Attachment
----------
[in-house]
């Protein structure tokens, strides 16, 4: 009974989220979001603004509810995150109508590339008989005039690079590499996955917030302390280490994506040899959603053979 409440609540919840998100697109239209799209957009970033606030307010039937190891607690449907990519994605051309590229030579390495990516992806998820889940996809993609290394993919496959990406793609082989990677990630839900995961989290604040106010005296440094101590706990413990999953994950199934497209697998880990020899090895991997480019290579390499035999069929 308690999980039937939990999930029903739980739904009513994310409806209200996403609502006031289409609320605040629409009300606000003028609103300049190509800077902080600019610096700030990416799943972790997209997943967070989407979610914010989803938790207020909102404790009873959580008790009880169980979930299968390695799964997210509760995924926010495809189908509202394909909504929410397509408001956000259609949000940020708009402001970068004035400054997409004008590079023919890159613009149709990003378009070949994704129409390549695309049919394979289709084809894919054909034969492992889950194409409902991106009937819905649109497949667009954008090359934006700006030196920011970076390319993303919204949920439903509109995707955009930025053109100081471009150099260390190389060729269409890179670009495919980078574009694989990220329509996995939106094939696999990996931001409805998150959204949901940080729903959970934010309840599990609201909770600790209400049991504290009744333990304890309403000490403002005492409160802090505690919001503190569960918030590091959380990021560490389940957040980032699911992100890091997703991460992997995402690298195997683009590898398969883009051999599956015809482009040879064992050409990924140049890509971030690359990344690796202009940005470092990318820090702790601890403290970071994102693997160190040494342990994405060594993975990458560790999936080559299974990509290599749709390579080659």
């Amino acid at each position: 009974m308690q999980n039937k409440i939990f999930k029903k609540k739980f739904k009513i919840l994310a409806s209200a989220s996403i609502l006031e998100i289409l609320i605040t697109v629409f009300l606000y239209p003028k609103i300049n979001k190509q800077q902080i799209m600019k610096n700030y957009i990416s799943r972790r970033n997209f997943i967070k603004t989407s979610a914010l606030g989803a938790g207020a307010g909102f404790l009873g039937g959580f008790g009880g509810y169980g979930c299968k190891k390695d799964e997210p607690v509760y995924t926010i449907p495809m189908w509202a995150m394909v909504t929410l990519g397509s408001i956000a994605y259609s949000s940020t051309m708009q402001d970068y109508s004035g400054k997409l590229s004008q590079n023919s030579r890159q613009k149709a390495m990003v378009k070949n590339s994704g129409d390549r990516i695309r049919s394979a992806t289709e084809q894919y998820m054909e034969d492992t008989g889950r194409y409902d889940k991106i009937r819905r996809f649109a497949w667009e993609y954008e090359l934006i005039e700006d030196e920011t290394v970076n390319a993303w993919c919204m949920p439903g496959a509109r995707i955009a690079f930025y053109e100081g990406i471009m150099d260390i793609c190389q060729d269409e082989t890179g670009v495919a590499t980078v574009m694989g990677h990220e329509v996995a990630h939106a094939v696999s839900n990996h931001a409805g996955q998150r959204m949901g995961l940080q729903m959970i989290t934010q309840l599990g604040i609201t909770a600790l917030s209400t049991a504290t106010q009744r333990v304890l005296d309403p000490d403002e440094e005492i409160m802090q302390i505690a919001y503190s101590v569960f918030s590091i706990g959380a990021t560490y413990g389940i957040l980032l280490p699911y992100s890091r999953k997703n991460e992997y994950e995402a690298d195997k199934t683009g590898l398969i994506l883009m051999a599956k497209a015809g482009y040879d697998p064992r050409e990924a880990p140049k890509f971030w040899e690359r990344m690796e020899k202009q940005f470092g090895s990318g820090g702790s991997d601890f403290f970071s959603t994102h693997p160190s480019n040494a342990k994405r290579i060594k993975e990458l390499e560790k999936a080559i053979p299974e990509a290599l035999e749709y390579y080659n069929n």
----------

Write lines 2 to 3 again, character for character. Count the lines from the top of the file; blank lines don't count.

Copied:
């Protein structure tokens, strides 16, 4: 009974989220979001603004509810995150109508590339008989005039690079590499996955917030302390280490994506040899959603053979 409440609540919840998100697109239209799209957009970033606030307010039937190891607690449907990519994605051309590229030579390495990516992806998820889940996809993609290394993919496959990406793609082989990677990630839900995961989290604040106010005296440094101590706990413990999953994950199934497209697998880990020899090895991997480019290579390499035999069929 308690999980039937939990999930029903739980739904009513994310409806209200996403609502006031289409609320605040629409009300606000003028609103300049190509800077902080600019610096700030990416799943972790997209997943967070989407979610914010989803938790207020909102404790009873959580008790009880169980979930299968390695799964997210509760995924926010495809189908509202394909909504929410397509408001956000259609949000940020708009402001970068004035400054997409004008590079023919890159613009149709990003378009070949994704129409390549695309049919394979289709084809894919054909034969492992889950194409409902991106009937819905649109497949667009954008090359934006700006030196920011970076390319993303919204949920439903509109995707955009930025053109100081471009150099260390190389060729269409890179670009495919980078574009694989990220329509996995939106094939696999990996931001409805998150959204949901940080729903959970934010309840599990609201909770600790209400049991504290009744333990304890309403000490403002005492409160802090505690919001503190569960918030590091959380990021560490389940957040980032699911992100890091997703991460992997995402690298195997683009590898398969883009051999599956015809482009040879064992050409990924140049890509971030690359990344690796202009940005470092990318820090702790601890403290970071994102693997160190040494342990994405060594993975990458560790999936080559299974990509290599749709390579080659």
């Amino acid at each position: 009974m308690q999980n039937k409440i939990f999930k029903k609540k739980f739904k009513i919840l994310a409806s209200a989220s996403i609502l006031e998100i289409l609320i605040t697109v629409f009300l606000y239209p003028k609103i300049n979001k190509q800077q902080i799209m600019k610096n700030y957009i990416s799943r972790r970033n997209f997943i967070k603004t989407s979610a914010l606030g989803a938790g207020a307010g909102f404790l009873g039937g959580f008790g009880g509810y169980g979930c299968k190891k390695d799964e997210p607690v509760y995924t926010i449907p495809m189908w509202a995150m394909v909504t929410l990519g397509s408001i956000a994605y259609s949000s940020t051309m708009q402001d970068y109508s004035g400054k997409l590229s004008q590079n023919s030579r890159q613009k149709a390495m990003v378009k070949n590339s994704g129409d390549r990516i695309r049919s394979a992806t289709e084809q894919y998820m054909e034969d492992t008989g889950r194409y409902d889940k991106i009937r819905r996809f649109a497949w667009e993609y954008e090359l934006i005039e700006d030196e920011t290394v970076n390319a993303w993919c919204m949920p439903g496959a509109r995707i955009a690079f930025y053109e100081g990406i471009m150099d260390i793609c190389q060729d269409e082989t890179g670009v495919a590499t980078v574009m694989g990677h990220e329509v996995a990630h939106a094939v696999s839900n990996h931001a409805g996955q998150r959204m949901g995961l940080q729903m959970i989290t934010q309840l599990g604040i609201t909770a600790l917030s209400t049991a504290t106010q009744r333990v304890l005296d309403p000490d403002e440094e005492i409160m802090q302390i505690a919001y503190s101590v569960f918030s590091i706990g959380a990021t560490y413990g389940i957040l980032l280490p699911y992100s890091r999953k997703n991460e992997y994950e995402a690298d195997k199934t683009g590898l398969i994506l883009m051999a599956k497209a015809g482009y040879d697998p064992r050409e990924a880990p140049k890509f971030w040899e690359r990344m690796e020899k202009q940005f470092g090895s990318g820090g702790s991997d601890f403290f970071s959603t994102h693997p160190s480019n040494a342990k994405r290579i060594k993975e990458l390499e560790k999936a080559i053979p299974e990509a290599l035999e749709y390579y080659n069929n």